Blog: How to trick seasonal affective disorder
Nov 20 2023
It might sound a little peculiar but around this time of year doctors in the U.S. are assessing what’s happening in Australia.
Why? That country is wrapping up flu season. Its experience can tell us generally what we can expect as the U.S. enters flu season this month and endures it until May.
Regional Health Systems’ Medical Director Dr. Rujuta Gandhi, one of those who has been paying attention to Australia, has seen a country that recorded a high number of flu cases, an early spike in cases and a flu season that affected about 80 percent of children there.
That experience should underscore for parents here the importance of preparing their children for the season, Dr. Gandhi said. The encouraging news from down under is that the flu vaccine was effective, which means that a new strain is unlikely to emerge this year, she said.
A more important issue may be that many children fell off their vaccine schedules during the COVID-19 pandemic. A first and best step for parents who want to prevent their children from catching the flu would be to get the young people vaccinated against the flu, COVID and RSV, and make sure the parents and all adults who interact with the children also are vaccinated.
The flu is spread by droplets. To reduce the likelihood that children inhale those droplets, discourage them from touching their faces. Encourage them to wash their hands frequently. Adults can help by disinfecting high-touch surfaces. And, the more people wearing masks, the better.
“I know wearing masks has fallen out of favor because everyone’s tired of it after COVID,” Dr. Gandhi said. “But wearing a mask is still a good infection control measure that’s easy to do.”
She noted that the number of flu cases dropped drastically when mask wearing was prevalent in 2020 and 2021. In 2022, mask wearing declined. The number of flu cases jumped.
Most children make a full recovery from the flu in a matter of days, but a subset could develop pneumonia or dehydration. In those cases, or when the flu exacerbates asthma or cardiac issues, hospitalization might be necessary, Dr. Gandhi said.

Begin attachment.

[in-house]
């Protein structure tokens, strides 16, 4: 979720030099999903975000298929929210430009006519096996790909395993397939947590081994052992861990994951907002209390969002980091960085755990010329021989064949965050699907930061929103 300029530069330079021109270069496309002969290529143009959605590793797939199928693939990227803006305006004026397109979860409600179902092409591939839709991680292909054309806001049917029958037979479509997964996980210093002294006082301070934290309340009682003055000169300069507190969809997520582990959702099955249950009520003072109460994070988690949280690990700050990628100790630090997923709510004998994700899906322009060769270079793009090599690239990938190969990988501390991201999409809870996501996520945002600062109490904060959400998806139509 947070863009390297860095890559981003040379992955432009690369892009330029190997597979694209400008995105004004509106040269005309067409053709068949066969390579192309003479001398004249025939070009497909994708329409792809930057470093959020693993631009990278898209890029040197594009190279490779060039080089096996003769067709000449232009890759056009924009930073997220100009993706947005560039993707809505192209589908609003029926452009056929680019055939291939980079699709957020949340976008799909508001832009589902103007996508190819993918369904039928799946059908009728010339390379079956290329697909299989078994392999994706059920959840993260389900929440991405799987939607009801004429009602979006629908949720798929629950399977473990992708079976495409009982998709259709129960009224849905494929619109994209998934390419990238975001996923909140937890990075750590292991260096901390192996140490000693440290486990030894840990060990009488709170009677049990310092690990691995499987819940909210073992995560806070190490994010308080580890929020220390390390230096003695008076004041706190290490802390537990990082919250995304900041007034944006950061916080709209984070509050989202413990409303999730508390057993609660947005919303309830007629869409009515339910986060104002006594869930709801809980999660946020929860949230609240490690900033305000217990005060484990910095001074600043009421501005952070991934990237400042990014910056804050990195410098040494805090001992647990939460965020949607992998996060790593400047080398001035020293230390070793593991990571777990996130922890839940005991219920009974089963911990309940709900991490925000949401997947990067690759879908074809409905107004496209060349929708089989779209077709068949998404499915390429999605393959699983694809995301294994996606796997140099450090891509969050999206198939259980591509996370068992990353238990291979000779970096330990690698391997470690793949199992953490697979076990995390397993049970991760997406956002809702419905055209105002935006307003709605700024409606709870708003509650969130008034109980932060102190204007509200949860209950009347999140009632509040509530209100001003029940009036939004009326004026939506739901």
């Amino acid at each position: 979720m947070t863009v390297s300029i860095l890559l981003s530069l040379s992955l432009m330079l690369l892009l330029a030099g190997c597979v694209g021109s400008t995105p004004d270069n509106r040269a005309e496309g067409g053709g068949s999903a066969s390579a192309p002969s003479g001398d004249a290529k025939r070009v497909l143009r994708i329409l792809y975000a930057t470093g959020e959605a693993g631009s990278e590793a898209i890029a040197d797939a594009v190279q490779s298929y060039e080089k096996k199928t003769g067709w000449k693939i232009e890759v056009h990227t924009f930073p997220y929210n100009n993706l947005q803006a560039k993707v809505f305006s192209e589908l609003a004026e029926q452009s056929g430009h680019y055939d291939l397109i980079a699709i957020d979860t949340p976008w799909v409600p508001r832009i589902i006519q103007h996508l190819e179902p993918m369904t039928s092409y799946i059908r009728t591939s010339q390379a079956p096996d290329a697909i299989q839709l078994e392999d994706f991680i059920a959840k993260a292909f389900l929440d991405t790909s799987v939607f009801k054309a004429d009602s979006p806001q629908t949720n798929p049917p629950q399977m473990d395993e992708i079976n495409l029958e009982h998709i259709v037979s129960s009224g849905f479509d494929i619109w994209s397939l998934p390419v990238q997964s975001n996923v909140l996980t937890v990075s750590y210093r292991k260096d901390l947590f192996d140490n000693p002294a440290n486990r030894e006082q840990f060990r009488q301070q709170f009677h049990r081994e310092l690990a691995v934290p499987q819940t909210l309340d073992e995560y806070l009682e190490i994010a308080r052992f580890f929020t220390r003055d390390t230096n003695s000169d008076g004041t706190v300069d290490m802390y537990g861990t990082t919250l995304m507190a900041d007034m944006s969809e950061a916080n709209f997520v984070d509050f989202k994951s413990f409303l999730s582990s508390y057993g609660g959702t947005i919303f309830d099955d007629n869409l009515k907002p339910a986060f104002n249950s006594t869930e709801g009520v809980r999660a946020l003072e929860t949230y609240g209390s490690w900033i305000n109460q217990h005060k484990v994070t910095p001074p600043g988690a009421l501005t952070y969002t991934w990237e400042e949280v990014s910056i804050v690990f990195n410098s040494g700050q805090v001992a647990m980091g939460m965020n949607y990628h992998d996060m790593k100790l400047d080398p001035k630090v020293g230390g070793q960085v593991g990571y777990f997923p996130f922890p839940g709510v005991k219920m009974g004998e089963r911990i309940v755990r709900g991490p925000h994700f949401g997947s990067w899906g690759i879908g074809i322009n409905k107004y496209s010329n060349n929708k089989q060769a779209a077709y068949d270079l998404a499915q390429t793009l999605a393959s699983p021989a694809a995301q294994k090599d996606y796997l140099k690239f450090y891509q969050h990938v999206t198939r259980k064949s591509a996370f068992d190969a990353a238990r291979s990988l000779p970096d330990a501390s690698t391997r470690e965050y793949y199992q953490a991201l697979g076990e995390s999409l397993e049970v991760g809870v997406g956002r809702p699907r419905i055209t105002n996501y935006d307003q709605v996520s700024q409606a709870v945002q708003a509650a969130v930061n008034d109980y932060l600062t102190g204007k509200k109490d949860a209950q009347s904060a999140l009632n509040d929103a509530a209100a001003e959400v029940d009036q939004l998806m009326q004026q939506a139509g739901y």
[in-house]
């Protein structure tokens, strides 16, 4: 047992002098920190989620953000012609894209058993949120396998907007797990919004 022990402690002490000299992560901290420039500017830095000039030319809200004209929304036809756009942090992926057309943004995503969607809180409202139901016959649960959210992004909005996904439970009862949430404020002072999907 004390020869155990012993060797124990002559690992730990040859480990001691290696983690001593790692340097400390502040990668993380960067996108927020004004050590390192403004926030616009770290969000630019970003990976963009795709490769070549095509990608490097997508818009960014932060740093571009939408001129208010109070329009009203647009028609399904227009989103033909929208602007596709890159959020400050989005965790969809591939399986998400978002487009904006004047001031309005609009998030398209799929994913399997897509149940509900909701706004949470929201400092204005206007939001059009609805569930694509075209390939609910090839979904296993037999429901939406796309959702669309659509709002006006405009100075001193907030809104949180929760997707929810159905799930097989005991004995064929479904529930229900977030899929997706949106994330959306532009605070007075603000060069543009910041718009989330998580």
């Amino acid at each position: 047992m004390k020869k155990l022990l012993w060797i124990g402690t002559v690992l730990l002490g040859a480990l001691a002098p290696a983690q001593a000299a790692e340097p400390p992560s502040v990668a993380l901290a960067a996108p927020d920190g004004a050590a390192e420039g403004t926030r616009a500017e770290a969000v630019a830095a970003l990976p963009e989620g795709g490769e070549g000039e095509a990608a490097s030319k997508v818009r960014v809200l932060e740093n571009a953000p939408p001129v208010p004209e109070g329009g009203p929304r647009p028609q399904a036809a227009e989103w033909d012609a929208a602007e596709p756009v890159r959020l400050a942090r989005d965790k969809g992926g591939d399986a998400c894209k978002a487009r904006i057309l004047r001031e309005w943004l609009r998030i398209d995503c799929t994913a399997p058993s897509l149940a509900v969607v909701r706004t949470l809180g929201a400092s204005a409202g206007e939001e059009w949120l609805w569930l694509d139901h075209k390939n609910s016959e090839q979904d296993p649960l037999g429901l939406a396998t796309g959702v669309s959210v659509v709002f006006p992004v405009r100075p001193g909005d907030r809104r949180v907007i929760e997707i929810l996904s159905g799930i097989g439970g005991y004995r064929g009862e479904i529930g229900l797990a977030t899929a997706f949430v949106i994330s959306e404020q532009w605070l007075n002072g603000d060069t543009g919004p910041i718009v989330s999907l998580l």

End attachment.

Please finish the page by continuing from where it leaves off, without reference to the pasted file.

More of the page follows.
While they don’t prevent the flu, she noted, vaccines lessen the condition’s severity.
Know the difference between flu, COVID and RSV
Another complication that parents should be aware of this flu season is the differences between flu, COVID and RSV symptoms. First, be aware that contracting one of those illnesses weakens the body’s immune system, making it susceptible to other viruses, Dr. Gandhi said.
Generally, the flu includes a fever, headache, and muscle aches, with respiratory difficulties. COVID presents itself with coughing and generally a higher fever than associated with the flu. The flu and COVID tend to strike quickly.
RSV typically causes a fever and wheezing, Dr. Gandhi said, but comes on a little slower than the other two.
If your child displays some of those symptoms, it’s important to monitor the fever and contact a physician to arrange an appointment, Dr. Gandhi said. Many health care offices can test for COVID and RSV with one swab.
Getting to the doctor quickly also allows for quicker administration of medications and other treatments that can be very effective, but only in the first 48 hours or so, Dr. Gandhi said. Rest, fluids, over-the-counter pain relievers and fever reducers also help speed recovery.
Another helpful tip, Dr. Gandhi noted, is to maintain a big picture perspective on flu season.
“There has been a lot of ‘anti’ the last couple years,” she said. “People are anti-vaccine, anti-mask, anti all this stuff. Sometimes we get lost in the inconvenience of doing some of these things and forget to look at the bigger picture of why we’re doing the things that we’re doing and why we’re being asked to do them.
“Getting vaccinated, wearing masks, and doing other things takes care of you and takes care of your community,” she said. “And if your community is healthy, then you are healthy.”
Nov 20 2023
Oct 19 2023